Look back to the first chart from the St. Louis Fed, and you can figure out what happened. The GSEs were like most private lenders. When faced with reduced revenues and profits from their core business, they became willing to make up the shortfall by going downmarket. How did they get comfortable with the increased risk? With private mortgage insurance. The private market, in its wisdom, chose to insure almost all of the Fannie's and Freddie's loans with an original LTV in excess of 90%. Private insurers covered more than 30% of the GSEs' exposure to all loans with FICO scores below 660. They covered 35% of Fannie's interest-only exposure and almost 40% of its Alt-A exposure. Of course, GSEs made the mistake of believing that those insurers' double-A and single-A ratings meant something.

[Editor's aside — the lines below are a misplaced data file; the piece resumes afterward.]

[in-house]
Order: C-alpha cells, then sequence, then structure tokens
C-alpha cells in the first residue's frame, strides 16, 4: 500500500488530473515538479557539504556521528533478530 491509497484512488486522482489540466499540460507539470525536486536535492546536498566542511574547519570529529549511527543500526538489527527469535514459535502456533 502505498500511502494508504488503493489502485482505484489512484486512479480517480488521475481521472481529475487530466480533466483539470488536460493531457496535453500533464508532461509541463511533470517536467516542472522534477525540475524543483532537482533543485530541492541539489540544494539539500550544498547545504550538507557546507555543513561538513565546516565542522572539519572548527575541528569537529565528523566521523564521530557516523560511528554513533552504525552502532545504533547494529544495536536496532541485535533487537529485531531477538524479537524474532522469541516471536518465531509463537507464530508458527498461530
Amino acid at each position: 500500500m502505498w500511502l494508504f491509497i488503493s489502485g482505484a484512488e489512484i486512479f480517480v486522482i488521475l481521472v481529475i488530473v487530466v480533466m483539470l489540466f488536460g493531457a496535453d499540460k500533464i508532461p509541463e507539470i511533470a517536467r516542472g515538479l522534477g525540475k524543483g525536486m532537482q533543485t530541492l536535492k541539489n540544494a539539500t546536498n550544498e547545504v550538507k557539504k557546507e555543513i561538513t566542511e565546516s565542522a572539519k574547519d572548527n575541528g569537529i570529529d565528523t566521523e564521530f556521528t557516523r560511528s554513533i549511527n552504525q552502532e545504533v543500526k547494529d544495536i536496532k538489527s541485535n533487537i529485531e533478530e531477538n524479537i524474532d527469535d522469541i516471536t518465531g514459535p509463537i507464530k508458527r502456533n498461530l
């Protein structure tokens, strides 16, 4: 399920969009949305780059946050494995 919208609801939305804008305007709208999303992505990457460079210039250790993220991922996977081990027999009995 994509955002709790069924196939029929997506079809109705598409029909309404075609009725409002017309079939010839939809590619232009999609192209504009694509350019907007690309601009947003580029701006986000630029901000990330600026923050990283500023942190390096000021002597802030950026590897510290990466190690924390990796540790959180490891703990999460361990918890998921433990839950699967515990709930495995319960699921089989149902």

Even worse, they made the mistake of believing in the triple-A ratings assigned to the private label Alt-A and Option-ARM bonds they acquired. Those bonds incurred $25 billion in writedowns.
Bottom Line: At the end of the day, the GSEs' biggest problems came from loans that had nothing to do with Affordable Housing Goals, because they had the predatory attributes that some politicians had sought to outlaw. The GSEs' chief enabler for acquiring toxic loans was the private insurance market, and, perhaps, regulators who were indifferent to the dangers of predatory lending.